Clawhammer Still Review: Building And Testing The Still

As I’ve delved more heavily into the use of essential oils, I’ve often thought about how cool it would be to make them myself with some of the herbs I’m growing here on our land. Peppermint, Oregano, Marjoram, Spearmint, Dill, Eucalyptus, and Lavender are just a few that I could totally make myself, if I just had the right equipment. I know they won’t be as good of a quality as the oils I’m currently buying, but it would be a great backup alternative (especially with the way the FDA is cracking down on the natural healthcare business and essential oil companies lately, I’m honestly afraid they’re going to put them out of business and stifle our ability to purchase these oils in the future. I would tell you what brand of oils I’m stocking up on, but the FDA won’t allow me to share that information on my blog. ).

Turns out, it actually isn’t too complicated to home distill essential oils yourself! The main piece of equipment you will need is a still. Yep. The same kind moonshiners use.

The guys at Clawhammer Supply were kind enough to supply us with a 5 Gallon Copper Moonshine Still Kit in exchange for us testing it out and giving an honest review. Although this still can be used to make alcohol (which would be awesome for making tinctures, by the way), there are legalities to consider. According to information on Clawhammer’s website:

Federal law states that it is legal to own a still of any size. It doesn’t matter if you have a 1 gallon still or a 100 gallon still. According to the feds, it is legal to have a still for decoration, distilling water, distilling essential oils, etc. The still does not need to be registered with anyone and no permits are needed as long as it is being used for the aforementioned purposes. However, be advised it is illegal to distill alcohol without having either a “distilled spirits permit” or a “federal fuel alcohol permit.” It does not matter if the alcohol is for personal use only, not for sale, etc.

So, in order to stay within our legal limits we’ll only be using this still for distilling water and essential oils. Not to mention that moonshining is dangerous business if you don’t know what you’re doing!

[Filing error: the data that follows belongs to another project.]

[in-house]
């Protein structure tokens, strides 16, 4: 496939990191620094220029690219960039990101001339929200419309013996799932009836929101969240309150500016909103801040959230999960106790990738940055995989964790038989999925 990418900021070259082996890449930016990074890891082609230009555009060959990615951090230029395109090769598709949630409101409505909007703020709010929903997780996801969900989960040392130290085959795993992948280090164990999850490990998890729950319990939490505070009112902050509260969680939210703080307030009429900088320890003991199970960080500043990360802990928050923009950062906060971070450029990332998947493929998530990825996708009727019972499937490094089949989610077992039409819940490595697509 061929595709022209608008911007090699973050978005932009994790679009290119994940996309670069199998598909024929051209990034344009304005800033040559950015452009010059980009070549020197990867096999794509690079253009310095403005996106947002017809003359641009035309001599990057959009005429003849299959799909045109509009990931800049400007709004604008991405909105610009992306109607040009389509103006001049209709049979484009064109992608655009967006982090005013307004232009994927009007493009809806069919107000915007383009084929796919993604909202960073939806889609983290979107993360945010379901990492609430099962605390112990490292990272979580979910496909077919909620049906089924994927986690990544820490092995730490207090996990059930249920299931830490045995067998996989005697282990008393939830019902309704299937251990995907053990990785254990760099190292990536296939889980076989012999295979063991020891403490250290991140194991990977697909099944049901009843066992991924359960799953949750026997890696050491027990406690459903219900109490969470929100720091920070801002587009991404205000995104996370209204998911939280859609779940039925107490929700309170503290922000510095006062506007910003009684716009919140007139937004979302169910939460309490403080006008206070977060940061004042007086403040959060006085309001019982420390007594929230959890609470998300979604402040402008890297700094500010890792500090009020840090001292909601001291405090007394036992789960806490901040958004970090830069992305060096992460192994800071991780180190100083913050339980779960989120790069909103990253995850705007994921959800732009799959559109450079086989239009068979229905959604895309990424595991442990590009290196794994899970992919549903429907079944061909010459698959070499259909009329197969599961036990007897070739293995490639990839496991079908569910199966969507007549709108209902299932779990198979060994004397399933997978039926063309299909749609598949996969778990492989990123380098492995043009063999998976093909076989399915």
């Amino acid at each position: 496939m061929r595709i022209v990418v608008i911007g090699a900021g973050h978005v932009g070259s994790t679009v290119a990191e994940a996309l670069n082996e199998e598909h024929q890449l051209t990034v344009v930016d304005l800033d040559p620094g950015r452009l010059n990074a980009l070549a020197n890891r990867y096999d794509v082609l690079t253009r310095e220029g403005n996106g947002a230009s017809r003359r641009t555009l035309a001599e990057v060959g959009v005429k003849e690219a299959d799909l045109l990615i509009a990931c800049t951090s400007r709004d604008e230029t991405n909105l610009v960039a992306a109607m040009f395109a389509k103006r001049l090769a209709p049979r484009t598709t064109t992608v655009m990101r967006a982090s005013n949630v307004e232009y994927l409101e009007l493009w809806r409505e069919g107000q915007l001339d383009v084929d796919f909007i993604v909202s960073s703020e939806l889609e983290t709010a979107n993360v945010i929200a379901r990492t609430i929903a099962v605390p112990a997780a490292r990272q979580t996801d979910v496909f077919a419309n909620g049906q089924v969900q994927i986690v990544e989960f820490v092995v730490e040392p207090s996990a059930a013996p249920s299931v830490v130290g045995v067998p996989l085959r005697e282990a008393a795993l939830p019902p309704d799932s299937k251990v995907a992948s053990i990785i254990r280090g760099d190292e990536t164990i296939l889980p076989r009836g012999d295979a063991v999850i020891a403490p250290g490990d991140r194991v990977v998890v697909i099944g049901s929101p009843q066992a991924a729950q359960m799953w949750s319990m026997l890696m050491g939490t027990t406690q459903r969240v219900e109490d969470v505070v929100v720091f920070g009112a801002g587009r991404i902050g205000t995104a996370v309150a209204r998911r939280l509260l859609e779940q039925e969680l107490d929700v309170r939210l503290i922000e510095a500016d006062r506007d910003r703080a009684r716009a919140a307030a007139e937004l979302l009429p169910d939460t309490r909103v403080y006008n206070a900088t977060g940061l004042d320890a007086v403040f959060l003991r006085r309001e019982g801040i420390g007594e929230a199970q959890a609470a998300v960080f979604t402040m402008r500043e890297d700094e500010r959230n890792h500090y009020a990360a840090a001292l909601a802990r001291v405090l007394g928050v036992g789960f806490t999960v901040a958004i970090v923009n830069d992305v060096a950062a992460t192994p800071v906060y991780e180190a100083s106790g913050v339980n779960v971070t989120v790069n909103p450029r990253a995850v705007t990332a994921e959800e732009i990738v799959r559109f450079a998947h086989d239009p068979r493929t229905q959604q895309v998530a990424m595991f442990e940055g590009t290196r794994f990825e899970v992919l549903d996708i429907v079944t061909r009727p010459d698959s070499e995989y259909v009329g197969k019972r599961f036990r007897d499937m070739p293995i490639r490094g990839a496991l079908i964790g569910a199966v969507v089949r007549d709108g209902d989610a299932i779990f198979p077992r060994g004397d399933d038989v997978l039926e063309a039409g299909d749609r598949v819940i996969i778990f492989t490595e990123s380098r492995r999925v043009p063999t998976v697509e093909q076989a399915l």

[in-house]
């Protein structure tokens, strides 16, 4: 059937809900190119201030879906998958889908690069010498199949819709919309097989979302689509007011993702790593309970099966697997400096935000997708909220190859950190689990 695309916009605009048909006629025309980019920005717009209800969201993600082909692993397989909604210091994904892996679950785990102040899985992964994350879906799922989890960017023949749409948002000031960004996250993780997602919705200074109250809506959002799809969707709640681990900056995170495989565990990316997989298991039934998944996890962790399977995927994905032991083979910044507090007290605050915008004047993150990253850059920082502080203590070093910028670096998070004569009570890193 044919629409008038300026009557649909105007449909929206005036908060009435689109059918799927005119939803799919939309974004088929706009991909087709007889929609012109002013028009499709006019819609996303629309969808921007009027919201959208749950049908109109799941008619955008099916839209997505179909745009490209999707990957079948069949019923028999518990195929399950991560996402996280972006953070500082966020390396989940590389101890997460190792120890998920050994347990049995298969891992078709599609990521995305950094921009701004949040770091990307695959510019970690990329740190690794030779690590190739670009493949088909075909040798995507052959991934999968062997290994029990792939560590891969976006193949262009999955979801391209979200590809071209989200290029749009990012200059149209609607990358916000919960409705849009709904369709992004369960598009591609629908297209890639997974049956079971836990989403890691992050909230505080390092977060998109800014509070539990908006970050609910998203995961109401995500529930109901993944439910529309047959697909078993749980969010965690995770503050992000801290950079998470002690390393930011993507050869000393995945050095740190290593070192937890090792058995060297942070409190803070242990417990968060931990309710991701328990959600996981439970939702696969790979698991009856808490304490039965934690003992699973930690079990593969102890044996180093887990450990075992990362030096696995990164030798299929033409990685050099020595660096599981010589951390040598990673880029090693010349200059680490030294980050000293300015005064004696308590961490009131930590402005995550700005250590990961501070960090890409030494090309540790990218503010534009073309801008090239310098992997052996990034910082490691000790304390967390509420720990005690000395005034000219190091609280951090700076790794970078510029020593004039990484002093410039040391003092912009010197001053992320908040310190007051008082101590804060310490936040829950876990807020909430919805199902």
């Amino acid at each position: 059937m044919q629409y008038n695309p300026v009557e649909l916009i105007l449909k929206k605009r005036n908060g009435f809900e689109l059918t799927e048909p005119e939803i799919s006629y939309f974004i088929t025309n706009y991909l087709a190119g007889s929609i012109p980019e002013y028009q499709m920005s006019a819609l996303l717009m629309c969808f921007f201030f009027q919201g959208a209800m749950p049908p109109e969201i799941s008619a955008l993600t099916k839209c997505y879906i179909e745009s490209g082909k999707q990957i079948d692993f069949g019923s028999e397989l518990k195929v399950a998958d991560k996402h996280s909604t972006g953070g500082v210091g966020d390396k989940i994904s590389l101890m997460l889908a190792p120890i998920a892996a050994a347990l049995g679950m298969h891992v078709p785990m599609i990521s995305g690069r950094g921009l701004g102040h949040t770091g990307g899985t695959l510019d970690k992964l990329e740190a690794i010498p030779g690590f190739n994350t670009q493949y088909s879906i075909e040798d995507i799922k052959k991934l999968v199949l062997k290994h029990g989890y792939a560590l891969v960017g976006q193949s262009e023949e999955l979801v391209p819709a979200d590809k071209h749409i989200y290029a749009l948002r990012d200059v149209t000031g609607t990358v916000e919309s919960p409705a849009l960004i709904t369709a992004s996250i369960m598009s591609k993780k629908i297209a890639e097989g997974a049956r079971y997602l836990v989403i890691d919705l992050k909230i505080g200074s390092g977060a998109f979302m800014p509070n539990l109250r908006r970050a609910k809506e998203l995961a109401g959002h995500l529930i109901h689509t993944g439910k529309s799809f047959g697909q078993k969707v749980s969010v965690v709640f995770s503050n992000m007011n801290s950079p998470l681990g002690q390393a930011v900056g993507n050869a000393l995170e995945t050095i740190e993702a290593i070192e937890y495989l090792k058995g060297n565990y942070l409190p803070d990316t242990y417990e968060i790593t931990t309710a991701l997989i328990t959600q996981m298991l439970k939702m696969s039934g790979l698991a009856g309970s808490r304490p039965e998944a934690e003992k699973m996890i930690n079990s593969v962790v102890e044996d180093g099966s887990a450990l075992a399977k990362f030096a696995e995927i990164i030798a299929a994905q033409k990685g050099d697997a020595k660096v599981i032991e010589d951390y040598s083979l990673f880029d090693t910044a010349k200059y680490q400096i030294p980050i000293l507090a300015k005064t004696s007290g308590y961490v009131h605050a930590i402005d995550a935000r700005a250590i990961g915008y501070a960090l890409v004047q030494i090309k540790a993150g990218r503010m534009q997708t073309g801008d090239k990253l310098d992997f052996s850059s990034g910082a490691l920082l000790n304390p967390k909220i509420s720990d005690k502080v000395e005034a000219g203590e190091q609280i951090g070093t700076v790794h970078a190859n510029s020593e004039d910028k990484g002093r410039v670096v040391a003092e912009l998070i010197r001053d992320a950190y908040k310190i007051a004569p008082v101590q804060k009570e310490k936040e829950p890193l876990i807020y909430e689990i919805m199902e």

The Kit, Tools & Materials

It should be heavily noted that this was our very first attempt at assembling a still. Before this project, my husband had never in his life sweated copper. We were complete novices (and when I say “we” I mean “he”, ’cause my husband was totally in charge of this one).

still kit

The still kit basically came as flat sheets of copper pieces and several copper fittings. There was also a boiler thermometer included. Jerry’s job was to weld them all together. Here you see a few other basic tools required to assemble the kit.


We picked up a Bernzomatic brass plumbing kit from our local hardware store for about $20. It came with some lead-free silver solder in the kit, though later we realized it wasn’t going to be enough.

still kit 1

Here are some of the fittings for the column and drip arm.

still kit 2

These flat copper pieces are what make up the boiler and vapor cone sections.

We did have to purchase some extra length of copper pipe and soldering, which came up to about $50 in additional materials.

Assembling The Still

Clawhammer has a full video series with step-by-step instructions on how to assemble their still kits. These were extremely helpful for us to watch as we went through the process!

Looks fun? Let’s get started…

still kit 4

I’ll let Jerry explain the process in his own words…

First I bent the ends up at a 90 degree angle that is shown in the picture below. Then I  clamped both ends of the copper making a cylinder with the holes for the rivets lining up and inserted 1 rivet at the end. After that I started hammering around the rivet to soften the copper, then hammered the rivet flat. I did the same to the next rivet, working my way from one end down to the other. After hammering all the rivets flat, I clamped a 2×4 to my work bench and clamped the cylinder to the 2×4 to make it easier to solder. Having never used a torch to solder anything like this before it was a little intimidating not knowing what to expect. After making this first line and learning how much heat to apply it became a little easier until later.